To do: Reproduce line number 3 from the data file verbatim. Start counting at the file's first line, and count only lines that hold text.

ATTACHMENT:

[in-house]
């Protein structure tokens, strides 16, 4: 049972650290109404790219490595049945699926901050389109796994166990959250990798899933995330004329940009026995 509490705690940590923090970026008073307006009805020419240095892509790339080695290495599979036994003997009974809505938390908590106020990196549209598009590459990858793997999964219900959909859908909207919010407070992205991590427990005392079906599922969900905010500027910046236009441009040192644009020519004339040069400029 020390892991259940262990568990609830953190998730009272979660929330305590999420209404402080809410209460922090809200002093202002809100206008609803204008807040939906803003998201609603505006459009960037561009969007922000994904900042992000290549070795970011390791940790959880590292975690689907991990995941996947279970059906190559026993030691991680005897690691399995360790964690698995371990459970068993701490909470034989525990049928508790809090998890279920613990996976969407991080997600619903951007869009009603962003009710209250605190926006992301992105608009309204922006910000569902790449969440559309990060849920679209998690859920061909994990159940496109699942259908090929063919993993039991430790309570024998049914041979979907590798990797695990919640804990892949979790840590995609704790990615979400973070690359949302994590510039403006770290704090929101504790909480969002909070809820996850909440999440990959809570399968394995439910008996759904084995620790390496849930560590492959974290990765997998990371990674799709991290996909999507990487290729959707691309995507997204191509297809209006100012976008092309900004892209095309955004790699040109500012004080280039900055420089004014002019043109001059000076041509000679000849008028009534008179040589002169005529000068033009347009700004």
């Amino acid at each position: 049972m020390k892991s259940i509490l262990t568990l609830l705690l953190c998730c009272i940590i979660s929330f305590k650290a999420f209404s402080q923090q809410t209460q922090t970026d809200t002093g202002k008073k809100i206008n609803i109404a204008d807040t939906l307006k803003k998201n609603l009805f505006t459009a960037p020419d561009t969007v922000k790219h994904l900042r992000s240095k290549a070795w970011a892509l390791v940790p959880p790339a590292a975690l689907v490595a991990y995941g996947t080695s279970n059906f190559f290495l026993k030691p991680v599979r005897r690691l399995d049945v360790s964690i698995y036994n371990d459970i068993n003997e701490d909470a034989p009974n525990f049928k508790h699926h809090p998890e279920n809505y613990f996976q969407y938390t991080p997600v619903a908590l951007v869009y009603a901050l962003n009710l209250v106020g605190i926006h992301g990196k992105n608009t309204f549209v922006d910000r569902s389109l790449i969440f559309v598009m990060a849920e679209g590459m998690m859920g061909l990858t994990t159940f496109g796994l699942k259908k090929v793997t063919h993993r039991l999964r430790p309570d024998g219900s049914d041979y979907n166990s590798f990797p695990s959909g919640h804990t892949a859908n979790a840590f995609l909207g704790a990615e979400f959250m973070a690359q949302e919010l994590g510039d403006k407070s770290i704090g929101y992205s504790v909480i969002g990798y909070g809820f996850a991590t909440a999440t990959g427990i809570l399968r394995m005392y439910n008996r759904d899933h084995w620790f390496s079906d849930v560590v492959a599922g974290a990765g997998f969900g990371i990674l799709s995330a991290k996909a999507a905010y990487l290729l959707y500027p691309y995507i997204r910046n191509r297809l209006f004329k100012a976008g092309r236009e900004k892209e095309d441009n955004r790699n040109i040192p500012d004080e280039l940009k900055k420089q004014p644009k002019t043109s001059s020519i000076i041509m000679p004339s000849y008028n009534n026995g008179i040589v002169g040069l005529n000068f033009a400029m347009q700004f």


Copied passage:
């Amino acid at each position: 049972m020390k892991s259940i509490l262990t568990l609830l705690l953190c998730c009272i940590i979660s929330f305590k650290a999420f209404s402080q923090q809410t209460q922090t970026d809200t002093g202002k008073k809100i206008n609803i109404a204008d807040t939906l307006k803003k998201n609603l009805f505006t459009a960037p020419d561009t969007v922000k790219h994904l900042r992000s240095k290549a070795w970011a892509l390791v940790p959880p790339a590292a975690l689907v490595a991990y995941g996947t080695s279970n059906f190559f290495l026993k030691p991680v599979r005897r690691l399995d049945v360790s964690i698995y036994n371990d459970i068993n003997e701490d909470a034989p009974n525990f049928k508790h699926h809090p998890e279920n809505y613990f996976q969407y938390t991080p997600v619903a908590l951007v869009y009603a901050l962003n009710l209250v106020g605190i926006h992301g990196k992105n608009t309204f549209v922006d910000r569902s389109l790449i969440f559309v598009m990060a849920e679209g590459m998690m859920g061909l990858t994990t159940f496109g796994l699942k259908k090929v793997t063919h993993r039991l999964r430790p309570d024998g219900s049914d041979y979907n166990s590798f990797p695990s959909g919640h804990t892949a859908n979790a840590f995609l909207g704790a990615e979400f959250m973070a690359q949302e919010l994590g510039d403006k407070s770290i704090g929101y992205s504790v909480i969002g990798y909070g809820f996850a991590t909440a999440t990959g427990i809570l399968r394995m005392y439910n008996r759904d899933h084995w620790f390496s079906d849930v560590v492959a599922g974290a990765g997998f969900g990371i990674l799709s995330a991290k996909a999507a905010y990487l290729l959707y500027p691309y995507i997204r910046n191509r297809l209006f004329k100012a976008g092309r236009e900004k892209e095309d441009n955004r790699n040109i040192p500012d004080e280039l940009k900055k420089q004014p644009k002019t043109s001059s020519i000076i041509m000679p004339s000849y008028n009534n026995g008179i040589v002169g040069l005529n000068f033009a400029m347009q700004f």